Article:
And then, this woman shows her true character.  She still doesn't back down from Jesus' rebuke. With self-deprecating humor and with an insistence that she deserves better from Jesus, she says, "Please, Lord (Note: another statement of faith in Jesus), for even the dogs eat the scraps that fall from the table of their masters." She has managed to call Jesus her Master yet again in this clever reply that must have made Jesus laugh. Through her suffering, she reveals a deep, tenacious, resilient faith in Jesus that is an example for the disciples and for us. I wonder if even Jesus learned a thing or two about faith from this outsider. It seems clear that he changes his attitude and behavior because of her. Plus three points for the woman.

Finally, Jesus says, "O woman, great is your faith!  Let it be done for you as you wish." And the woman's daughter was healed.  So let's say we give Jesus four points: one for snapping out of his bad behavior and recognizing this woman's faith; and three for healing her daughter.  That still leaves the score at the end of this round:

Canaanite Woman: 8

Jesus: Zero.

That is, of course, if we are foolish enough to try to keep score with Jesus.  It may not be a good idea to keep score with the Messiah — especially not with a Messiah who told us to forgive our brothers and sisters "seventy times seven times"; to remove the log from our own eye before we attempt to point out the speck in our neighbor's eye. Jesus is not interested in winners and losers, but in the salvation of all, through God's mercy: "For God delivered all to disobedience, that he might have mercy upon all."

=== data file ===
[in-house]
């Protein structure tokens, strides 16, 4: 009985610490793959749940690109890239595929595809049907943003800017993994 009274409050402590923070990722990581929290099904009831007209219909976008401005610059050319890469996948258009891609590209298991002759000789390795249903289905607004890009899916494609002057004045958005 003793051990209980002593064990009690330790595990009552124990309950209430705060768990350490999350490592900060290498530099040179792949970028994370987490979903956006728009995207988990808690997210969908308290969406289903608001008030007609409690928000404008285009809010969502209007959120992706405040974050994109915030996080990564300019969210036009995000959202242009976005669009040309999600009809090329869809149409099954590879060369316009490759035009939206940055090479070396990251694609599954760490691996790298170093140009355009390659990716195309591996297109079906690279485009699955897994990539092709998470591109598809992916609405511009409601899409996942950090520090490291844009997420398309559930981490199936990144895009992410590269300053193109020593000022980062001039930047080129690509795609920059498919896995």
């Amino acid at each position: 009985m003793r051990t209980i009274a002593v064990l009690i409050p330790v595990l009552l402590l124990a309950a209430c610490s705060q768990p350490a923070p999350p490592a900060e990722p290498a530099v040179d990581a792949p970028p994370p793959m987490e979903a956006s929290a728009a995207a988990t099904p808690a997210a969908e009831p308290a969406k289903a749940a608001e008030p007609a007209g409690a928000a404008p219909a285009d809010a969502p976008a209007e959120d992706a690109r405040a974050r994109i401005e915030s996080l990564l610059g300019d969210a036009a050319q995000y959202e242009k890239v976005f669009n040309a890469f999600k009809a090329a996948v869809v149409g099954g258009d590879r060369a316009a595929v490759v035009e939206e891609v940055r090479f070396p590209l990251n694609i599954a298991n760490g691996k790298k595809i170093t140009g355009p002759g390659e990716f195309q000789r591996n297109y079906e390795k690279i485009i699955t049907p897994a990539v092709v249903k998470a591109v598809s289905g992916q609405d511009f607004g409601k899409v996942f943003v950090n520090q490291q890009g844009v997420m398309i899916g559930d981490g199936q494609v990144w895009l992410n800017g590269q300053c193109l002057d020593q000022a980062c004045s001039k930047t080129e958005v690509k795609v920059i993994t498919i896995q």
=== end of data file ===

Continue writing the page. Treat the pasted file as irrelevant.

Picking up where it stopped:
Unfortunately, all too often, we are a people who are foolish enough to keep score. Nearly every area of our lives seems to be based upon competition: our sports, our economy, our educational system, our social standing. We keep score in ballgames and board games, in gold medals and Oscars, and in the U.S. News & World Report rankings. We are obsessed with keeping track of winners and losers.

We keep score of who are foreigners and aliens, who are immigrants and outsiders, who are "legal" and "illegal." And like the disciples in the Gospel today, we keep score of who we think are insiders and outsiders to God's love and mercy. And that is the most dangerous scorekeeping of them all because in keeping that score, we are playing like we are God; we are trying to make judgments only God can make.